In 1996 Mularkey was hired by the Pittsburgh Steelers under head coach Bill Cowher to coach the tight ends. From 1996 through 2000 he coached the tight ends, however the tight ends had a limited role in the passing offense as they were more utilized as blockers. Tight end Mark Bruener became one of the best blocking tight ends in the league under Mularkey's coaching. In 2001, Mularkey was promoted to offensive coordinator as the team had the third most prolific offense in the NFL that season. At the conclusion of the season, he was named Assistant Coach of the Year by the Pro Football Writers of America. In 2002, he helped quarterback Tommy Maddox win Comeback Player of the Year after not playing in the NFL for five seasons. Maddox set the franchise record for completion percentage (62.1%) in his first season back in the NFL.
In 2004, Mularkey had his first opportunity as a head coach in the NFL when the Buffalo Bills hired him. His first season with the Bills had shown promise as the Bills finished with their first winning record since 1999. However the team regressed in 2005 and Mularkey was fired.
After his time as a head coach, he returned to the offensive coordinator role with the Miami Dolphins under head coach Nick Saban. Expected to contend for the playoffs, the team struggled as free agent quarterback Daunte Culpepper did not recover from a knee injury suffered the previous season. Eventually using their third string quarterback, the Dolphins finished 6-10. After Saban returned to college coaching, the Dolphins hired Cam Cameron who retained Mularkey, however naming him the tight ends coach. The team finished 1-15, not getting their first win until Week 15.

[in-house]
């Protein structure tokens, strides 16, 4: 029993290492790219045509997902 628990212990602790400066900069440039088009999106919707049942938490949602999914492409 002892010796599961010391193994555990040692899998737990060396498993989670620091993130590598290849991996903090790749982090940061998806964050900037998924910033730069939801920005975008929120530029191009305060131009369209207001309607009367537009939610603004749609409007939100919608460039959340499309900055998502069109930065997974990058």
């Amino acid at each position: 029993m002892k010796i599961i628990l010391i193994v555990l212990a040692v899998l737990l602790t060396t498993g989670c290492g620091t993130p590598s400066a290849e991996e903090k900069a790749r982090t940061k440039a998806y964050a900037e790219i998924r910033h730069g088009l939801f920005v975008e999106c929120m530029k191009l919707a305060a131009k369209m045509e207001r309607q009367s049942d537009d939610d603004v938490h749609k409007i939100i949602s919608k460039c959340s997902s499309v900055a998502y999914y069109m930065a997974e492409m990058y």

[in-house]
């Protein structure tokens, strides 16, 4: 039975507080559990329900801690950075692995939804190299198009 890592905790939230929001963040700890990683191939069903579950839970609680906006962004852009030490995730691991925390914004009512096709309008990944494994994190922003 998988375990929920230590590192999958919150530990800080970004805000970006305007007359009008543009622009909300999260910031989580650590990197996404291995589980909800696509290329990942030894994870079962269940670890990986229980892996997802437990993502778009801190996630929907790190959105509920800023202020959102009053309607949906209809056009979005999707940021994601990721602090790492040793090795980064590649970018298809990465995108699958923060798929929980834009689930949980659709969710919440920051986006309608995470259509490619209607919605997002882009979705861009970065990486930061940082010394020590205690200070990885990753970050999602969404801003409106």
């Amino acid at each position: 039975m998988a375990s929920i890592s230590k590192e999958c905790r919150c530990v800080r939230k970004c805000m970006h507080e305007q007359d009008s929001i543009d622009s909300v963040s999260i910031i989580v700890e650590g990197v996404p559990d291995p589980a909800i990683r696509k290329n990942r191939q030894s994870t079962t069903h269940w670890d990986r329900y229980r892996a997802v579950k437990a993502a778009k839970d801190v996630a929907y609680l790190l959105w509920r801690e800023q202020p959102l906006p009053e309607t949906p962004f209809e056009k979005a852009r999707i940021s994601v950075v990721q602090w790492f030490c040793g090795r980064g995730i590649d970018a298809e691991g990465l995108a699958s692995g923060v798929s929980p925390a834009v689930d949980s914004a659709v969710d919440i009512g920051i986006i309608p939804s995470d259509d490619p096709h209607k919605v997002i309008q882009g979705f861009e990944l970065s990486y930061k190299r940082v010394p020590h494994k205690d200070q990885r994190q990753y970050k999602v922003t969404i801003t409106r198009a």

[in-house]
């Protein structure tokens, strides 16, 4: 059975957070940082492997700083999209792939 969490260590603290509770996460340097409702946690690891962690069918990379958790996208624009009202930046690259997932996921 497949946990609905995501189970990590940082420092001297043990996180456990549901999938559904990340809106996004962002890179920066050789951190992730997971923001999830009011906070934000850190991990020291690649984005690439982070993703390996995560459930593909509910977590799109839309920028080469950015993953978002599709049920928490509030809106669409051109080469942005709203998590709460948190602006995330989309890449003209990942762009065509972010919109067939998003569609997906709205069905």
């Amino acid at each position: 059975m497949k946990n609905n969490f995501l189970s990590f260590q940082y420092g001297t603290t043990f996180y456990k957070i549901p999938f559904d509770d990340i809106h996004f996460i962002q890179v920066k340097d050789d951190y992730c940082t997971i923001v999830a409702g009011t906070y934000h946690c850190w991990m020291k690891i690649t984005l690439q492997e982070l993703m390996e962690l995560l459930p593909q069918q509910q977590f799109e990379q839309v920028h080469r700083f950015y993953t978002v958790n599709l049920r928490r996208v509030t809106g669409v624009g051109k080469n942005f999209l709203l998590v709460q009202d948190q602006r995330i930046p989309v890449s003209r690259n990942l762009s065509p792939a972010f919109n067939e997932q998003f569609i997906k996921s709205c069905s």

Mularkey's next stop was under new Falcons' coach Mike Smith as the offensive coordinator. In the 2008 NFL draft, the team selected quarterback Matt Ryan. Ryan started from the very beginning, and free agent running back Michael Turner played a key role in the team's success. Falcons were successful right away, finishing the 2008 season 11-5 with their first playoff appearance since 2004 behind Turner's 1,699 yards and a team-record 17 rushing touchdowns (finishing second in the NFL MVP voting).
Despite injuries to Turner and Ryan, the team still finished 2009 with a winning record, the first time the team had back-to-back winning seasons in franchise history. The team would stretch that streak to all four seasons with Mularkey as offensive coordinator. 2010 saw Mularkey named "Coordinator of the Year" by The Sporting News as the Falcons offense continued to develop into one of the league's best. By 2011, Ryan had cracked 4,000 yards passing for the first time in his career as he won 43 games in his first four seasons, second only to Joe Flacco for most in NFL history.